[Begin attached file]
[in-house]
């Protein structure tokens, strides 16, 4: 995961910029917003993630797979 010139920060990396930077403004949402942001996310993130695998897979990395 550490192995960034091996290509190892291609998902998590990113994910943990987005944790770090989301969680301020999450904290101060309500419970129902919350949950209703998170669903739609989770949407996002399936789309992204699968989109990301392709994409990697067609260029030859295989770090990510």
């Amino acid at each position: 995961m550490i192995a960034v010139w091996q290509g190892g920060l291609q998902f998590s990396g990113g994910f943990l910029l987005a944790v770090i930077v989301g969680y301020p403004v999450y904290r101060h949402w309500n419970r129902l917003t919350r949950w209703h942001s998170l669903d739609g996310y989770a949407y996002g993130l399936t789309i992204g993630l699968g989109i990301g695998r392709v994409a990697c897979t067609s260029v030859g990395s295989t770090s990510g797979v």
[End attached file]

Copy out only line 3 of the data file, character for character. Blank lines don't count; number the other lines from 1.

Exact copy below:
């Amino acid at each position: 995961m550490i192995a960034v010139w091996q290509g190892g920060l291609q998902f998590s990396g990113g994910f943990l910029l987005a944790v770090i930077v989301g969680y301020p403004v999450y904290r101060h949402w309500n419970r129902l917003t919350r949950w209703h942001s998170l669903d739609g996310y989770a949407y996002g993130l399936t789309i992204g993630l699968g989109i990301g695998r392709v994409a990697c897979t067609s260029v030859g990395s295989t770090s990510g797979v």